|Ahaz||Pekah||Rezin||Pul (Tiglath-Pileser III)||~736 BC|
What was going on in Judah when Samaria fell? Ahaz was the king who was on the throne of Judah at that time. Judah had been ruled for one hundred years by kings that were described as “good”, but Ahaz changed. He was described as not doing right. This moral judgment was very important in the Jewish history of the kings. Ahaz envied the economic success and moral permissiveness of Samaria and tried to be like the kings to the north. He was fully committed to giving in to peer pressure to gain their approval when they suddenly turned on him and attacked him. It really is dangerous to straddle the fence.
Ahaz had a good father, grandfather, great grandfather, etc. He had the prophets Isaiah and Micah. Parents can be good role models for their children, but children ultimately make their own choices. Samaria was an outside influence that proved more persuasive to Ahaz than his parents and the prophets. He both tolerated and promoted the practices of Samaria, which was only 40 miles to the north. He allowed altars to be set up all over the land and worshipped at them himself. In fact, “He even burned his son as an offering” (2 Kings 16:3).
It seems unthinkable that a Judean king would lead his people to kill their own children. How can someone change that much in one generation? As a publicly-recorded gesture, Ahaz placed his child in the arms of a god or on an altar and watched as the fire consumed its flesh. How perverted! Perhaps the child had been sedated or killed so it didn’t suffer, or maybe not. We don’t know because the details are not recorded of this ritual that spread across the Near East. In Carthage, in north Africa, evidence of 20,000 bodies have been found of children offered to Baal-Hammon. This was a known practice of the Canaanites, Phoenicians, and Ammonites around Judah.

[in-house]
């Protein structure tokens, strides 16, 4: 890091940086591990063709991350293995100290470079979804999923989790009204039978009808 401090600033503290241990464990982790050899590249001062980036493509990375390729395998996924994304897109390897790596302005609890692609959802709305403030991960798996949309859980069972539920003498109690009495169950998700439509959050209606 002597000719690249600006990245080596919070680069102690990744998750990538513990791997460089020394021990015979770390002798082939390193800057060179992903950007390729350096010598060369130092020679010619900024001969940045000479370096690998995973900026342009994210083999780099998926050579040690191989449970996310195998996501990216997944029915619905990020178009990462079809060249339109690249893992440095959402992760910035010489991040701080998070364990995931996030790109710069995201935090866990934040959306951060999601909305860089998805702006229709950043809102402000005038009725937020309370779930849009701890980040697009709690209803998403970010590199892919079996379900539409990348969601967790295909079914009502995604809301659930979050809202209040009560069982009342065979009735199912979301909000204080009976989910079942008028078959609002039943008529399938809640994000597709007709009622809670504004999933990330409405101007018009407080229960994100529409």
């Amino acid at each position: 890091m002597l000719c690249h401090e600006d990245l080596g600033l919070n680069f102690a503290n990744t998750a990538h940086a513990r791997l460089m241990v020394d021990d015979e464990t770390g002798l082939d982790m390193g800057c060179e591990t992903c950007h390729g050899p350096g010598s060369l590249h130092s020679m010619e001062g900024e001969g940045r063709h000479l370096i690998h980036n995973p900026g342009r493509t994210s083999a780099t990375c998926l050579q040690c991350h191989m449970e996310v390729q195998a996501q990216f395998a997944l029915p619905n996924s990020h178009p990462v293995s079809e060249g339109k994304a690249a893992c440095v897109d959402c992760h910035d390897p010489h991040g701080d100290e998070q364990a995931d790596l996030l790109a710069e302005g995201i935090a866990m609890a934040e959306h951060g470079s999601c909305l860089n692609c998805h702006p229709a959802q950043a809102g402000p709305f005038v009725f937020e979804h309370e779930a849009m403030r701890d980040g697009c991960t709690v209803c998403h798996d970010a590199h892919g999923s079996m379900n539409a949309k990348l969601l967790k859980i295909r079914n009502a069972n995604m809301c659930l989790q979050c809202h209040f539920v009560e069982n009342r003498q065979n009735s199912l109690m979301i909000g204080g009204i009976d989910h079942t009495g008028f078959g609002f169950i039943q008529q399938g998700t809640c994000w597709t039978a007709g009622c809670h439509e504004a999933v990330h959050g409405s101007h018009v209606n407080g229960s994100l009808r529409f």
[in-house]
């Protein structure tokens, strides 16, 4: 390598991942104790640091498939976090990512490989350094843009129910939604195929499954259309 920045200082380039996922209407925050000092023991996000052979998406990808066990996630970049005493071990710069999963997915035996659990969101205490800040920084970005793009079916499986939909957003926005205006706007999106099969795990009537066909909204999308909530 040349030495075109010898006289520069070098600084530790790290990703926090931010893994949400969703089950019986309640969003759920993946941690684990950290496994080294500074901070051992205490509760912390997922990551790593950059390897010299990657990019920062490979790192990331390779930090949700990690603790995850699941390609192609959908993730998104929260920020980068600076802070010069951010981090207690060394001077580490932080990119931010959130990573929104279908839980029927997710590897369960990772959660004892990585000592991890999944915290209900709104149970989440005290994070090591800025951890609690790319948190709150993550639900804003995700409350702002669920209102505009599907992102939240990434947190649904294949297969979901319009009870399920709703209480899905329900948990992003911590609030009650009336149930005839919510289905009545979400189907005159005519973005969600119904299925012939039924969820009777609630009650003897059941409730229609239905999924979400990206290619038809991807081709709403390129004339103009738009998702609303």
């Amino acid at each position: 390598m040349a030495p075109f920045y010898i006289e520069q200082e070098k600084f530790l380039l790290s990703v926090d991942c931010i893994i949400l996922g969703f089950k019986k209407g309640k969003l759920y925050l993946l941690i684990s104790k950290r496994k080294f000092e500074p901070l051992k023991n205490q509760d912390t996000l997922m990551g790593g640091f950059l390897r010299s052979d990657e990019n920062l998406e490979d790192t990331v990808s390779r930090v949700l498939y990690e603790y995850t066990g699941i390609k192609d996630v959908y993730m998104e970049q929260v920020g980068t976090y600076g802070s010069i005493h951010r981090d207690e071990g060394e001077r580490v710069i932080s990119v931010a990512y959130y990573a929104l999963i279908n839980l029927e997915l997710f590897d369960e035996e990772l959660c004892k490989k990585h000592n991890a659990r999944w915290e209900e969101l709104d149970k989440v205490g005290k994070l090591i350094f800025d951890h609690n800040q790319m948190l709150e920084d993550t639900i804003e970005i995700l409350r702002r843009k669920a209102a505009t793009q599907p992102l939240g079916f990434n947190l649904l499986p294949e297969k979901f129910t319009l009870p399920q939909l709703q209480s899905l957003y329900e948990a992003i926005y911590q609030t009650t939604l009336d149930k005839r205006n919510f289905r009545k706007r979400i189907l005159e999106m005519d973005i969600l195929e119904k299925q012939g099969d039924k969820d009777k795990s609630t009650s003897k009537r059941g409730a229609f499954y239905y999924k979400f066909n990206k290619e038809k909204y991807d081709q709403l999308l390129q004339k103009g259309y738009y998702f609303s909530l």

Child sacrifice has been found in cultures around the world. Child skeletons have been used as foundation deposits for Canaanite houses, which is similar to finds going as far back as Jarmo. The basic superstition is that sacrificing wealth will bring future wealth. The issue is that children are not property to be disposed of at the will of their parents. Mosaic law made it clear in the commandment, “Thou shalt not kill”. Child sacrifice was specifically prohibited in Deuteronomy 18:9-13 and Leviticus 18:21 and 20:2-4. Judah uniquely represented the God who values life. Ahaz’ act was an insult to Ahaz’ God and made a mockery of his virtue before all the nations of the Near East.
About the same time, Pekah and Rezin, the kings of Israel and Syria respectively, came to Judah and asked Ahaz to go together to form an alliance against Assyria, which was a rising threat. Both were strong, but Ahaz either wanted to avoid conflict or deemed Assyria stronger. Assyrian eventually defeated Pekah and Rezin and put Jerusalem under tribute. It also comes as a surprise that Isaiah expresses God’s protection against all three foreign powers in Isaiah 7-9, after all Ahaz had done, but after all these were God’s people.
Totally enamored by Tiglath-pileser’s conquest of Damascus, Ahaz went to Damascus to meet the victor. Seeing a magnificent altar in Damascus, he had a replica built in Solomon’s temple to replace the official one (2 Kings 16:10-18). Ahaz was consistently seeking prestige and splendor. The traditional burnt offering was not meant to impress but rather to communicate God’s nature. After worshipping foreign gods, Ahaz dismantled the worship of Judah’s God. It only takes one generation to go from godliness to murdering one’s own children.